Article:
Home Day Care Provider Career Profile

The home day care provider career profile includes information about caring for children or disabled adults in a home setting. There are many opportunities for those who enjoy caring for children or disabled adults to become home day care providers. Home day care providers are in high demand as more parents are forced to join the workforce to support their lifestyles. While about 35% of all home day care providers are self-employed, many others provide care to clients in their private homes as home health aides, nannies or au pairs. If you are considering a career as a home day care provider, read on for more information about this rewarding career.

Job Description

Home day care providers care for children or disabled adults in their homes during the times when their parents or guardians cannot be there to care for them. Home day care providers are generally trained to care for certain types of clients, from small children to special needs adults, by state or regional social and human services agencies. Home day care providers provide safe supervision, health and wellness care, household services, meal preparation, entertainment and activities and companionship to their clients. Day care providers can work in the client’s home or provide care in a group home or private home setting.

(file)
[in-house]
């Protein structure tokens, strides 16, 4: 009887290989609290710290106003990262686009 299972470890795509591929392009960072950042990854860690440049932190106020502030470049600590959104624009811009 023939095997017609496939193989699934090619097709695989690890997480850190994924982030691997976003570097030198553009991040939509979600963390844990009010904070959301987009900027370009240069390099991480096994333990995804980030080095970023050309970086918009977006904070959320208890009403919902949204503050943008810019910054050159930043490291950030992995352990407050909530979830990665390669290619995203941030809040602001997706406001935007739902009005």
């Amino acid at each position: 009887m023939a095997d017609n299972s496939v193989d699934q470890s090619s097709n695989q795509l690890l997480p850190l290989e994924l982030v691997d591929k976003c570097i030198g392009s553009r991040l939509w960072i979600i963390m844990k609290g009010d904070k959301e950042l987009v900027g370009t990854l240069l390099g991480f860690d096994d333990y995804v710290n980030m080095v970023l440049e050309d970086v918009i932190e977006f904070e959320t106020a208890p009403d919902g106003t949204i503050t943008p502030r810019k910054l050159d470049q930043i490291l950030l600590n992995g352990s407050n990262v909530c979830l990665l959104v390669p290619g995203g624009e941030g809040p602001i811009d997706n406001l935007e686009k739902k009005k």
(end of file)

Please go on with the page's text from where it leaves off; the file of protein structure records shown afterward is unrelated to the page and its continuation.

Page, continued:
Requirements

In order to become a home day care provider, it’s generally preferred to obtain at least a high school diploma or equivalency. In addition, depending on state or region, home day care providers may be required attend a regionally approved home day care training program that will lead to certification or take college coursework that will lead to a degree in social sciences and home day care. However, some day care workers who provide a limited amount of child care or elder care as independent agents may do so without certification as long as there is an agreement between the guardians and the day care provider. Day care providers must anticipate and be able to handle difficult clients or those that require additional care due to mental or physical health challenges. Day care providers must also be able to care for their clients in a consistent manner, provide structure and have a high degree of patience.

Employment Outlook

The employment outlook for the home day care provider has been steady for the past few decades and will grow at a higher than average rate in coming years. This is due to in part to the increase in two working parent households and elderly or disabled adults who are living longer and requiring specialized care. The likelihood that parents or grandparents will be able to care for children at home will decline, while the need for skilled home day care providers is expected to increase.

Home day care provider earnings are lower than average for many careers, however the personal rewards of working with children and disabled often outweighs the financial gain. Home day care providers who provide care from their home often earn higher wages as do nannies and au pairs who live in their client’s homes.